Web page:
The Sidra Pino plant produced the popular Soldado de Chocolate (Chocolate Soldier) drink as well as Sidra Pino fruit soda. The last owner, Victor Erosa Lizarraga, has a long history of fraudulent dealings, labor conflicts and environmental and safety violations.

Erosa threatened to close the plant in the middle of 2010 if the 234 workers—half of whom were members of the bottling workers union—did not agree to accept a 50 percent wage cut. The workers agreed, only to see the plant shut its doors without warning in December 2010.

Two months before, Erosa had closed another of his firms, the Siderurgica de Yucatan steel mill, after nonpayment of salaries and bills and numerous safety and environmental complaints. The workers nonetheless continued to come to work in the Sidra Pino plant until January 20, 2011 when they filed criminal complaints against Erosa and declared a strike. They have maintained a presence outside the factory since. Erosa’s whereabouts are unknown.

The workers’ situation is dire. Aside from fitful deliveries of some groceries from the mayor’s office and donations from sympathizers, they are on their own. The government arbitration board ruled in favor of the workers, but they have yet to see any of the 3 million pesos (US$227,000) levied against Sidra Pino. As one worker told Yucatan.com, “Our leader is in contact with the national directorate of the bottling plant workers union, but they don’t tell us how things are going.”

One striker summed up the workers’ sentiments: “I worked 25 years in Sidra Pino and the union gave my savings and those of my coworkers to the business so that it could get out of its economic problems, but that’s all she wrote.”

United States

Iowa aluminum workers strike over insurance and two-tiered wage

Workers at the Nichols Aluminum plant in Davenport, Iowa went on strike January 20 after negotiations broke down over a company demand to implement an inferior insurance plan that will shift even more costs onto employees. The 254 members of Teamsters Local 371 also are opposed to a company effort to implement a two-tier wage scale that will pay new hires four dollars an hour less than current workers.

“I think they’re just trying to see if they can break us,” striker Daren Schnowske told Quad Cities CBS 4 News. “There is plenty of money to go around there, they just don’t want us to have any of it.”

The old agreement expired on November 15. One month earlier, Nichols cut a production shift, laying off 34 workers. Management strikebreakers are being brought in to help meet production goals.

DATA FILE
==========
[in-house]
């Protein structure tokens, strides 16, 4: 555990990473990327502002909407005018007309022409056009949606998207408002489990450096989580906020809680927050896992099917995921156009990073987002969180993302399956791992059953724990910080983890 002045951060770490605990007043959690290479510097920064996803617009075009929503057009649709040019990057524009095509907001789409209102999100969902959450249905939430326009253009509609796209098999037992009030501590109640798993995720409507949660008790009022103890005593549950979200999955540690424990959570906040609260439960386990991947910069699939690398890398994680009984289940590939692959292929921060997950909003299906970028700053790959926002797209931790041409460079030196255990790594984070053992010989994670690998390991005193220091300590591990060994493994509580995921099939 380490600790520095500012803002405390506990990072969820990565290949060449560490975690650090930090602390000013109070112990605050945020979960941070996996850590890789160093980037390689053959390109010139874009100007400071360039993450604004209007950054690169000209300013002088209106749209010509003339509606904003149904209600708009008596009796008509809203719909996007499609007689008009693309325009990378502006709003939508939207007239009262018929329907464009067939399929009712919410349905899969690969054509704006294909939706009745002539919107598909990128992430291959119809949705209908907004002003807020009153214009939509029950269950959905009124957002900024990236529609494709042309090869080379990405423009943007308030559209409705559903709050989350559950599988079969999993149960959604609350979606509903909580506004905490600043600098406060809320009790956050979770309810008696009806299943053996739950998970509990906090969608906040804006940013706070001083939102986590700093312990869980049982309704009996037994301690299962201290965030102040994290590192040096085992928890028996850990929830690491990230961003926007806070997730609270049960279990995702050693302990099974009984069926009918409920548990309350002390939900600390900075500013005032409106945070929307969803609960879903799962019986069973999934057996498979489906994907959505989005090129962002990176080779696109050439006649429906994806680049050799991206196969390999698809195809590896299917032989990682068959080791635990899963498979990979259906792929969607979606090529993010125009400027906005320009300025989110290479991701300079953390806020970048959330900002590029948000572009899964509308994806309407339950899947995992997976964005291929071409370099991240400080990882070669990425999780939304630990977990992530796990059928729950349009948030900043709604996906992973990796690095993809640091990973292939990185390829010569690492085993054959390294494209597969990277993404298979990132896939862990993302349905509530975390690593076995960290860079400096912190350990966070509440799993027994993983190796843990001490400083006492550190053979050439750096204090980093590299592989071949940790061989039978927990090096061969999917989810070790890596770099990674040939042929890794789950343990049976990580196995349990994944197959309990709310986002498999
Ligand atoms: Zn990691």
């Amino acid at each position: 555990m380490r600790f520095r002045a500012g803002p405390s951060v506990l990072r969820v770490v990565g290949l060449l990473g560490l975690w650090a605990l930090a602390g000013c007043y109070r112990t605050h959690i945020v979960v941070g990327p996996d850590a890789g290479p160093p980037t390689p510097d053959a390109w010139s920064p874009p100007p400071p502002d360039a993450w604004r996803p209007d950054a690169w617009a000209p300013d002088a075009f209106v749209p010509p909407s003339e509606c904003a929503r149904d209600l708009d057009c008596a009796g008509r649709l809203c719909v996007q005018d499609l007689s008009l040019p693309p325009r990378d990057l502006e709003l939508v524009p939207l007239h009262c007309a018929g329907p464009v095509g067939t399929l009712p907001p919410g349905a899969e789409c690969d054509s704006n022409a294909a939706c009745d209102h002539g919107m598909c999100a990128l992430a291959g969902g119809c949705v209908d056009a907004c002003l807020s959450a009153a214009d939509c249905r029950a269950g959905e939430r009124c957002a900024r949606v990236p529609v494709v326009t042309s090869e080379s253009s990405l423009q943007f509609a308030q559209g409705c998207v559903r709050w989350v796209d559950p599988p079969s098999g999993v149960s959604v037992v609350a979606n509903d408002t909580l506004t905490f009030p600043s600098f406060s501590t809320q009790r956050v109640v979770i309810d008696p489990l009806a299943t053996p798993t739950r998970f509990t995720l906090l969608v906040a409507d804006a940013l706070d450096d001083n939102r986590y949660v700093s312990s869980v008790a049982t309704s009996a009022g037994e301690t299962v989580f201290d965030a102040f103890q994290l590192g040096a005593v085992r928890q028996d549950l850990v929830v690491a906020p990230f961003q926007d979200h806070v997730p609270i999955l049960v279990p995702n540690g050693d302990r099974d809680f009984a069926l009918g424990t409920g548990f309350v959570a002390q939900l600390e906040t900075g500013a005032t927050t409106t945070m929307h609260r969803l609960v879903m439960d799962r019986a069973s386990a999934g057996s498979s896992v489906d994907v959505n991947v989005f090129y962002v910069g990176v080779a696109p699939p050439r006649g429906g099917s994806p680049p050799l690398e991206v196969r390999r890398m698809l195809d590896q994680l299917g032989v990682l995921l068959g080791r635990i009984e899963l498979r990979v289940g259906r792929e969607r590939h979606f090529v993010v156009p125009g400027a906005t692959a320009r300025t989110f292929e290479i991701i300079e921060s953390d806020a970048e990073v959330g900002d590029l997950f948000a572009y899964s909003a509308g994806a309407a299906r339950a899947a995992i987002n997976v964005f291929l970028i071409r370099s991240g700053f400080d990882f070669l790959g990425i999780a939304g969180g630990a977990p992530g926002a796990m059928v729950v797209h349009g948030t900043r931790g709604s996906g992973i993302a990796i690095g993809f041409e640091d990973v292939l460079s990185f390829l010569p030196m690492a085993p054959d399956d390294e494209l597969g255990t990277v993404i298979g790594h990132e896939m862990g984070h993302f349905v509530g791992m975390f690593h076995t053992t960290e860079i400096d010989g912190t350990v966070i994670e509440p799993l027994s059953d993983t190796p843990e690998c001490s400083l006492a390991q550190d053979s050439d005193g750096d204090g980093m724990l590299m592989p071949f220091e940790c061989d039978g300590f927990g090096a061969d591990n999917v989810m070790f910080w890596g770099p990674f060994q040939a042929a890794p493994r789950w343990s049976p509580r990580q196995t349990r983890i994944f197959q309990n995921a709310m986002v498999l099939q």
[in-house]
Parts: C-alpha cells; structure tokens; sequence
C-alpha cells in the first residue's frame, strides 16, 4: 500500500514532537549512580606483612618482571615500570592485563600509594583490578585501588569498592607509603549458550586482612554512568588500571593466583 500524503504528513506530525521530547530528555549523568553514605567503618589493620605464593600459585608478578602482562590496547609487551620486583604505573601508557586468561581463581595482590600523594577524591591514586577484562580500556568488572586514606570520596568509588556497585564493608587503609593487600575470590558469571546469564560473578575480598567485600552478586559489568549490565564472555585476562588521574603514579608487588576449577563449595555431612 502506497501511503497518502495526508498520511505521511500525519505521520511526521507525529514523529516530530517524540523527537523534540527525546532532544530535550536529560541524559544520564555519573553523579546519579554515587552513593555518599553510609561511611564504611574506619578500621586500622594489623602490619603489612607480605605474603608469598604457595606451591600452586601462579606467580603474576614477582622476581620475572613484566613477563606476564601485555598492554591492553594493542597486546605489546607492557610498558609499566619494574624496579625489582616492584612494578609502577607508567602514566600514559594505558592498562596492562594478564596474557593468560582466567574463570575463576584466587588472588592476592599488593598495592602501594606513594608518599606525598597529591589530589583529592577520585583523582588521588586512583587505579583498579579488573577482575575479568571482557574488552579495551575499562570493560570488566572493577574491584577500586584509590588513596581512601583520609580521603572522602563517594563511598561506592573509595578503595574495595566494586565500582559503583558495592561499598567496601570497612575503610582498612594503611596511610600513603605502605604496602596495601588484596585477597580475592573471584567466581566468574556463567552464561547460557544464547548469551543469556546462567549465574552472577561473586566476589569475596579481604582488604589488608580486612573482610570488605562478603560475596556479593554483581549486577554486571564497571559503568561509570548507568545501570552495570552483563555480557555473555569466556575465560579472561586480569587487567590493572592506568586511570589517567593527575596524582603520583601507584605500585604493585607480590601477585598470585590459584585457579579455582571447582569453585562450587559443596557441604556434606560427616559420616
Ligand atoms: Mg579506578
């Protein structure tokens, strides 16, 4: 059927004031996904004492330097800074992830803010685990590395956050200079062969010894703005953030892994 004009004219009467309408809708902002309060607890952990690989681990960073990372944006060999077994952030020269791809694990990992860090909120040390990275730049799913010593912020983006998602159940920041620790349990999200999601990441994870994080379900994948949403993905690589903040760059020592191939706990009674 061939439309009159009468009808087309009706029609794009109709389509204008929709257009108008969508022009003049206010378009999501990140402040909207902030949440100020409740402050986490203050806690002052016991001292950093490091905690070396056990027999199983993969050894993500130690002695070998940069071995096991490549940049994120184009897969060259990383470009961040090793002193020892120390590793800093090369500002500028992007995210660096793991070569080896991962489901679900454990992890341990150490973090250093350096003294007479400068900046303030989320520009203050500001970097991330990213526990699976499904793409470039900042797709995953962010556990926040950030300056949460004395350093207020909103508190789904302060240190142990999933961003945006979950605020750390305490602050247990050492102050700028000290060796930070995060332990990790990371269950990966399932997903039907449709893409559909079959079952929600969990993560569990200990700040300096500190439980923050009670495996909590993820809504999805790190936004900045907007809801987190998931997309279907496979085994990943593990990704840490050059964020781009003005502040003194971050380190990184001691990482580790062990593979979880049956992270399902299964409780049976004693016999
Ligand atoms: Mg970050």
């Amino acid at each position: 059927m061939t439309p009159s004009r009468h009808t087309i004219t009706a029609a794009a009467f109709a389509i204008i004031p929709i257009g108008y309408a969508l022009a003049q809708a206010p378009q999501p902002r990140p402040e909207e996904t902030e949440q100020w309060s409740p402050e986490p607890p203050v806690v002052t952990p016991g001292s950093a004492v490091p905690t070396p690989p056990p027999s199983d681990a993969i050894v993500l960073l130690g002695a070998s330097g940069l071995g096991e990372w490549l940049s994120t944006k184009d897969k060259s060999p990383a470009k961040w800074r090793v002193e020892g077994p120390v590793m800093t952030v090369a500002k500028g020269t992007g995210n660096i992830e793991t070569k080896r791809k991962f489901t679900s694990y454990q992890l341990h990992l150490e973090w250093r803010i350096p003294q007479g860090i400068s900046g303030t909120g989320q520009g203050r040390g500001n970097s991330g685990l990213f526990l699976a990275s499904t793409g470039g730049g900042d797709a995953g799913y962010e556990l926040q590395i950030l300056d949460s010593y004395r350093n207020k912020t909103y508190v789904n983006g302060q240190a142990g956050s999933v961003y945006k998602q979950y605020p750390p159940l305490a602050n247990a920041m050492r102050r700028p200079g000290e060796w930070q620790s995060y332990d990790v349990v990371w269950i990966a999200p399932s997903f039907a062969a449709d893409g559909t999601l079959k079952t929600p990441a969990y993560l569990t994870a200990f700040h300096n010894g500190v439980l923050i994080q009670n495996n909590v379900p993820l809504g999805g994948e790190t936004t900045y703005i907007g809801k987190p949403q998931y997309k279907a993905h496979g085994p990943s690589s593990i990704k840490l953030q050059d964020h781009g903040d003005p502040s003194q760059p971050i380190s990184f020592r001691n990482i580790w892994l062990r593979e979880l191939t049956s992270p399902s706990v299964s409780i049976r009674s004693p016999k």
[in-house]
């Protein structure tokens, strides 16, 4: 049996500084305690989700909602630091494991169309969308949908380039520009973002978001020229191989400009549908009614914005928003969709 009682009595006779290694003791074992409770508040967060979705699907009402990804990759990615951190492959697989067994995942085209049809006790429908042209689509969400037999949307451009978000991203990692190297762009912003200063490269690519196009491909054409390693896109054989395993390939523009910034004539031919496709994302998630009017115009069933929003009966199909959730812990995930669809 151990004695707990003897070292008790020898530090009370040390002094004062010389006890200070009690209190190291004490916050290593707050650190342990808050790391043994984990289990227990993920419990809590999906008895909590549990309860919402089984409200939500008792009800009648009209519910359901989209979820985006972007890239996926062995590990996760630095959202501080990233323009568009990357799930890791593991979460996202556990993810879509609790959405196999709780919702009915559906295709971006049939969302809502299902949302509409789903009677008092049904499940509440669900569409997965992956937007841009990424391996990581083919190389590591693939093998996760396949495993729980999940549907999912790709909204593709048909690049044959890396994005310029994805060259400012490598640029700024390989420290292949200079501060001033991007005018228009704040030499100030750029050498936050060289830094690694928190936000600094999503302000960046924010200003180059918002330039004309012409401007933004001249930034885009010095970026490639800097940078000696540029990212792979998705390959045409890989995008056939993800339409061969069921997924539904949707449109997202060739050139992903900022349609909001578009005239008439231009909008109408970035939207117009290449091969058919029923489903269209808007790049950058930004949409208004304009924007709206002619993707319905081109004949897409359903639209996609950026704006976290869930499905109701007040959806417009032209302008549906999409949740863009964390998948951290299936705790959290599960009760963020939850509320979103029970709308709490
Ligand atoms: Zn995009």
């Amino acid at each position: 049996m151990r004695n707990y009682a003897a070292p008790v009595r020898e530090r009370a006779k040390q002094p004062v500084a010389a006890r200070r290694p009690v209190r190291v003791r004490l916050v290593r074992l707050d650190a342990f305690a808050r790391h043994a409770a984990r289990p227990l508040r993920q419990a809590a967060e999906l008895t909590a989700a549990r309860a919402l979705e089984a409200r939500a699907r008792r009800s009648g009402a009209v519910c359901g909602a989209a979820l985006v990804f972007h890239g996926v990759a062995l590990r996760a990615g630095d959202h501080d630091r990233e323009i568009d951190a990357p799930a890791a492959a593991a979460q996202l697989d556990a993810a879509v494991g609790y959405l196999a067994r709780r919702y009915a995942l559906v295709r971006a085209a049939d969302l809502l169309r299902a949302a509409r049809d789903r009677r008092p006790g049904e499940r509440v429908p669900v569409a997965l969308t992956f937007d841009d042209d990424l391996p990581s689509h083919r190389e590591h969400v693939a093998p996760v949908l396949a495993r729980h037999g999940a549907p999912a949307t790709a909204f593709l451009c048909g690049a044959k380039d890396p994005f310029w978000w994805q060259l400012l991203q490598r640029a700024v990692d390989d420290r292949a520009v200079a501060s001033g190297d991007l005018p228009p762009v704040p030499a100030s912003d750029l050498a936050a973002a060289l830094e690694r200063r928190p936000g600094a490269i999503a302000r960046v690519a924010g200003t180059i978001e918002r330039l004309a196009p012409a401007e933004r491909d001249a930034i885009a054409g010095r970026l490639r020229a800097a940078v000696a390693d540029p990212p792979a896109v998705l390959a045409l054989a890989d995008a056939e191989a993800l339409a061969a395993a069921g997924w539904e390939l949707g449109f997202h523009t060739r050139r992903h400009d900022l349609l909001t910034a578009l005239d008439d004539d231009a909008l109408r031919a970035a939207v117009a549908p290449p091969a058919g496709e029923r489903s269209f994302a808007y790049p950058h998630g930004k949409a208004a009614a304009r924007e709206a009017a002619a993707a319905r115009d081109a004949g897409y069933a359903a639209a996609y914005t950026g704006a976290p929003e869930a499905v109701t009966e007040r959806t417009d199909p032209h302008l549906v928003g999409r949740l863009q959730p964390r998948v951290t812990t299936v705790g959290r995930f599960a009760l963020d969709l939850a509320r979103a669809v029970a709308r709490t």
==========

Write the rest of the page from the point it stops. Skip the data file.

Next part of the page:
Pennsylvania teachers end strike, issues unresolved

Teachers for the Neshaminy school district near Philadelphia returned to work January 20 as issues over health insurance, wages and retroactive pay remain unresolved. Teachers walked off the job on January 9 to call attention to their contract deadlock, which has been unresolved since 2008.

The Neshaminy Federation of Teachers ordered its members back to work just in time to avoid violation of a state law that mandates strikes must not obstruct the requirement that students receive 180 days of instruction by June 30. During the walkout the local school board refused to meet with teachers to discuss contract issues.

A three-member state-appointed panel will now be brought in to make a non-binding recommendation, due some time in the spring. If the deadlock persists, teachers will be eligible to strike again. Should teachers walk out, the school board has indicated it will file an injunction to force them back to work.


Newfoundland firefighters poised for strike

After overwhelmingly rejecting a tentative deal accepted and recommended by their union, firefighters in Cornerbrook, Newfoundland are now set to take job action after voting last week in favor of a strike.

Wages and benefits are a key issue in the dispute, with firefighters determined to gain parity with their counterparts in Atlantic Canada and cities such as St. John’s, where firefighters recently won significant gains in a new contract.

Talks continued over the weekend between the city and the International Association of Firefighters (IAFF) through a conciliator. Cornerbrook is one of the only jurisdictions in Canada where firefighters are not designated an essential service and so are legally empowered to go on strike.